The Red Guards - with their armbands, Little Red Books and propensity for violence - gained worldwide notoriety as the mass embodiment of the Cultural Revolution.
Under China's pre-1966 educational system a record of political activism was a prerequisite for university entrance; it is therefore unsurprising that the first Red Guards - volunteer guardians of Mao's revolutionary line - emerged from an elite Beijing secondary school. Discreet and approving words were uttered, and the Red Guard concept spread like a prairie fire; first to Beijing's colleges and universities, and within a few weeks to educational institutions across the whole country.
Subsequently at a series of huge rallies in Tiananmen Square, Mao very publicly endorsed the Red Guards and entrusted these "red inheritors" - the young generation that had grown up enjoying the benefits of his own hard-won revolution - with the task of carrying through the Cultural Revolution to the end.
The badge above left was issued by Red Generation, a Red Guard unit from Beijing Normal University Department of Physical Education. It commemorates the first mass rally, at which Mao accepted and wore a Red Guard armband.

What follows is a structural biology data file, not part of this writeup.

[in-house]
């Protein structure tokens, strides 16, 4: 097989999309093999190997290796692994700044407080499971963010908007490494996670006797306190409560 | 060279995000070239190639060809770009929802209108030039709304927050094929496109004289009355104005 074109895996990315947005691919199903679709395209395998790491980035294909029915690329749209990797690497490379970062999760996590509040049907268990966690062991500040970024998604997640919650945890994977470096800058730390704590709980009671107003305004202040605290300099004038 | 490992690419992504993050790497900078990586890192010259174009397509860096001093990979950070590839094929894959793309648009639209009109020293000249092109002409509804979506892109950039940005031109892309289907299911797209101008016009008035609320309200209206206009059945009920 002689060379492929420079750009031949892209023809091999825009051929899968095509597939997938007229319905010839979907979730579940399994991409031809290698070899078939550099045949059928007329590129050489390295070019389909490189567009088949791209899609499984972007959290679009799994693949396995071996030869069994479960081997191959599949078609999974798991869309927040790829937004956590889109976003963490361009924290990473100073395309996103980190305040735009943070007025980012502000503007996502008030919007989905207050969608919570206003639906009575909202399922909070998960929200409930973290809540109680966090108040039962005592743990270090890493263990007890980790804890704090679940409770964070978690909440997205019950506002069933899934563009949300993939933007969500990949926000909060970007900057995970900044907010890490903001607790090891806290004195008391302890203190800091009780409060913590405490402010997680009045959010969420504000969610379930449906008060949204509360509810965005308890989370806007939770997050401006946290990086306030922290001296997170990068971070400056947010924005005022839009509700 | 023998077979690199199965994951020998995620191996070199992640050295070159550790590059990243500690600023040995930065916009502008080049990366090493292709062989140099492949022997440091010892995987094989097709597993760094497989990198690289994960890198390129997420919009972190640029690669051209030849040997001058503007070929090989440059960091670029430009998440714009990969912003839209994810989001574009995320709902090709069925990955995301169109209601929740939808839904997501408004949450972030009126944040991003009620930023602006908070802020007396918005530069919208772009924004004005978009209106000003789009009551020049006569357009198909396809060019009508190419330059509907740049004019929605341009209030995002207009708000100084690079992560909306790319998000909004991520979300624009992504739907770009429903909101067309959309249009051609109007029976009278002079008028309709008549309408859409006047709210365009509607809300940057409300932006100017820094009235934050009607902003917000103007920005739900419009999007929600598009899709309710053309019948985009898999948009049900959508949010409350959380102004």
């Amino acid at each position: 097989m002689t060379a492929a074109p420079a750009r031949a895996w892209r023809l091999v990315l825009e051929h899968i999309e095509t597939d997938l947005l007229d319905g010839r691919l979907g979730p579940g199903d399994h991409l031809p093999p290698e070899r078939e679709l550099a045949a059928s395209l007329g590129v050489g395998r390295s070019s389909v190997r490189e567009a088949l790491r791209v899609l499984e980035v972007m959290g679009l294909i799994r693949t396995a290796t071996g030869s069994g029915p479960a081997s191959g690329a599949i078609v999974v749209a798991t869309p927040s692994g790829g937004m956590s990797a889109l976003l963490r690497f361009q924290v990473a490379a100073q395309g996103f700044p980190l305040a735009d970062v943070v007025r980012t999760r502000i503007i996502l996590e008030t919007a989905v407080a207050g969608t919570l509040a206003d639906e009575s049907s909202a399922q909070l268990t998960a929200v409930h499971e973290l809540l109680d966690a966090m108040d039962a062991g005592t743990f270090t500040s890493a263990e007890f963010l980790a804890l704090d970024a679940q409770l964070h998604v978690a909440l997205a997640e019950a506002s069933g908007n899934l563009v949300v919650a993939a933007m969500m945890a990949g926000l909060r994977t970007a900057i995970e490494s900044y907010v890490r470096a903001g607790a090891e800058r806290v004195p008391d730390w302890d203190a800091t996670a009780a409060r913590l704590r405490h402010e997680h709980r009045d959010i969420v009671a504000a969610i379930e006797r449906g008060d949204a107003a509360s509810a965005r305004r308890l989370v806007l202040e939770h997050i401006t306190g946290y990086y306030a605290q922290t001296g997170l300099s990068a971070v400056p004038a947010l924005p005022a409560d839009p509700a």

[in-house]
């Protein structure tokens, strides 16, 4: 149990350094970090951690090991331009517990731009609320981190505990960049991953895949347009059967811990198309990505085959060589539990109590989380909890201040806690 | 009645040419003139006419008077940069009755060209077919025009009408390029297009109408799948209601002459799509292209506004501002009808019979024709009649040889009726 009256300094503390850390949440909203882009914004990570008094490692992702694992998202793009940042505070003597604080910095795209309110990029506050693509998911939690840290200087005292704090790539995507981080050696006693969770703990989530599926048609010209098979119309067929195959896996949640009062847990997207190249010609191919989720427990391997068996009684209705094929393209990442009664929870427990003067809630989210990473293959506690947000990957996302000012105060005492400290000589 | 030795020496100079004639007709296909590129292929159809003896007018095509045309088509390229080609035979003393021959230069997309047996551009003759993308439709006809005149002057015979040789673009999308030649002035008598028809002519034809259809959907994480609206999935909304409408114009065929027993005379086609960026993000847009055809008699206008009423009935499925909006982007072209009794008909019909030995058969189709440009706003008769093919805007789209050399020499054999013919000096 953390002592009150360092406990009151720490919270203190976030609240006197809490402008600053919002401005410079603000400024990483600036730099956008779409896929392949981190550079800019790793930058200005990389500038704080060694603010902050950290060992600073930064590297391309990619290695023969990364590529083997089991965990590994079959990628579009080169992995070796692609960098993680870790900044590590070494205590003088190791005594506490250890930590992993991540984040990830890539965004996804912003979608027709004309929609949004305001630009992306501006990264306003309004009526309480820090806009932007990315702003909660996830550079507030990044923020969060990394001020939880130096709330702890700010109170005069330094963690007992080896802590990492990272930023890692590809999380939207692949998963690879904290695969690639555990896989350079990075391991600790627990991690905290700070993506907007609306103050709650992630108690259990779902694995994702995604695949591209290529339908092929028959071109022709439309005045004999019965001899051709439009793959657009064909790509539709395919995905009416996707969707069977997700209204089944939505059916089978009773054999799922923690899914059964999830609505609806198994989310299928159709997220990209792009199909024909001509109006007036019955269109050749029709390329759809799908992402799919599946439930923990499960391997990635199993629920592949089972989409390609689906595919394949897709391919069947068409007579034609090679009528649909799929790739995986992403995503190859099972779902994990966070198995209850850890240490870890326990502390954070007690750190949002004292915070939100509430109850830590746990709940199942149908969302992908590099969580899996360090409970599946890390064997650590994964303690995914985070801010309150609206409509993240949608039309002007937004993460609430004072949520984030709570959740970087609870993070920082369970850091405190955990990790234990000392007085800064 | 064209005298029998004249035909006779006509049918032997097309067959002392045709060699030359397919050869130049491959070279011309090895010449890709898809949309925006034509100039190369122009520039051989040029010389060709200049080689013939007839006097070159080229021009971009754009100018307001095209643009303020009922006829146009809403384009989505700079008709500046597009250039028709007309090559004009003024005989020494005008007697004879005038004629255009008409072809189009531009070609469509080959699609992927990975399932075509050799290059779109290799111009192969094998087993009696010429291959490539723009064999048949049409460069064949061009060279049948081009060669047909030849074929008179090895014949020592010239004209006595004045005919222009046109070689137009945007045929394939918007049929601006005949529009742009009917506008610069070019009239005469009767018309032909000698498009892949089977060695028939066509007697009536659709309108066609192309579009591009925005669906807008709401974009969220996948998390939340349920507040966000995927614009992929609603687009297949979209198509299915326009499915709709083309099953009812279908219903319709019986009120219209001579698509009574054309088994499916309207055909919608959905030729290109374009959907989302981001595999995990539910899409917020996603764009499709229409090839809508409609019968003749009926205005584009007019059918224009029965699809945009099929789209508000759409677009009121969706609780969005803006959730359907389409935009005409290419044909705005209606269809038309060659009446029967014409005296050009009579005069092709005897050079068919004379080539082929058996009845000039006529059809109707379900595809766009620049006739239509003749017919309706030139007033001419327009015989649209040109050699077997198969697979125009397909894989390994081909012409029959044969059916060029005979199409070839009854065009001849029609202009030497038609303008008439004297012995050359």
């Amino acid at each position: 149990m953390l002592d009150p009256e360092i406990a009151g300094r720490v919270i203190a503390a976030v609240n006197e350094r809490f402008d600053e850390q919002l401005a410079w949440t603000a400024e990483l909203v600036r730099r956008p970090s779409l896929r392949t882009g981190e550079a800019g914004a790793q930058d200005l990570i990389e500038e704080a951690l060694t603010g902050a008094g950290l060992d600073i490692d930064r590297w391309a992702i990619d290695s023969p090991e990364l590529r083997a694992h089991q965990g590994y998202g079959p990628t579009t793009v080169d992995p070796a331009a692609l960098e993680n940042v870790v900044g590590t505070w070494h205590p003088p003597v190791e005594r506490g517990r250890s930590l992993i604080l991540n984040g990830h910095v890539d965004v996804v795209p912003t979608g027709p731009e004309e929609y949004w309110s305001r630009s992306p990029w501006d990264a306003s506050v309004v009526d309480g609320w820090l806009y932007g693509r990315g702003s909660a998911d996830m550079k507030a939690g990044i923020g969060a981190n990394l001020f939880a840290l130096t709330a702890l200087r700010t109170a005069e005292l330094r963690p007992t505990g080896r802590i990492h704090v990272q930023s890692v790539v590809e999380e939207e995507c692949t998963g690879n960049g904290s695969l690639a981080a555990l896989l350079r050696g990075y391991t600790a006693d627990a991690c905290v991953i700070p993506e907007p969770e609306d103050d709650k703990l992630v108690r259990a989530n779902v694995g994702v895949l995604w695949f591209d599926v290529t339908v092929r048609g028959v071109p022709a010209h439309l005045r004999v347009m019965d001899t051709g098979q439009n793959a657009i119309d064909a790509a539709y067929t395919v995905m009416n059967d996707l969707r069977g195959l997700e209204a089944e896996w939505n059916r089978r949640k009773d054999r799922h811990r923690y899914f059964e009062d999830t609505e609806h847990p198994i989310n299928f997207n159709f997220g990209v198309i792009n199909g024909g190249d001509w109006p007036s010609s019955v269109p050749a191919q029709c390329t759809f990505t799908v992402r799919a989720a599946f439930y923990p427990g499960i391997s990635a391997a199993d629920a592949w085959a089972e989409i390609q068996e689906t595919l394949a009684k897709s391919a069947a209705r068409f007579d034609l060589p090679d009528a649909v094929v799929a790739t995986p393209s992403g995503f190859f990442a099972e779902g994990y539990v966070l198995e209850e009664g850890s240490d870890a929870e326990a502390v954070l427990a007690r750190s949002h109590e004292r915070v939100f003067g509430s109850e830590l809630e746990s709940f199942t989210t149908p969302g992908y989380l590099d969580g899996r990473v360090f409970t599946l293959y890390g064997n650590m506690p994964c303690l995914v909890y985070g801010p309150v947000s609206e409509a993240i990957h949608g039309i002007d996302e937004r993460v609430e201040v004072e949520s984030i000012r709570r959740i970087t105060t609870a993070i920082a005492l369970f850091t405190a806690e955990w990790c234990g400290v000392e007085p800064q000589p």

The badge above right records the formation of The East is Red August 26th (8.26) Combat Team at Sichuan University.
h. 19mm w. 38mm 3.2g
h. 35mm w. 25mm 3.7g
Above left: Tiananmen - commemorating the first anniversary of Changchun Red Guards (Second Headquarters)
Above right: "Long Live Chairman Mao"
Shenyang Red Guards
At left: The ship of state steered by the Great Helmsman - Dandong Red Guards
h. 29mm w. 31mm 2.1g
At right: The obverse design mimics the star badges that were issued to the PLA. Many other groups both official and unofficial used this design.
The upper part of the reverse inscription consists of the initial letters of the pinyin syllables for
"Long Live Chairman Mao Red Guards"
(Mao ZhuXi WanSui Hong Weibing).
h. 28mm w. 19mm 2.2g
Detail of Red Guard armband, Guangxi
h. 22mm w. 17mm 1.5g
Some Red Guard badges, such as those below, used commonplace obverse designs and it is only the reverse inscriptions that reveal their association with Red Guards. It is probable that "off-the-shelf" obverse dies were paired with specially cut reverse dies.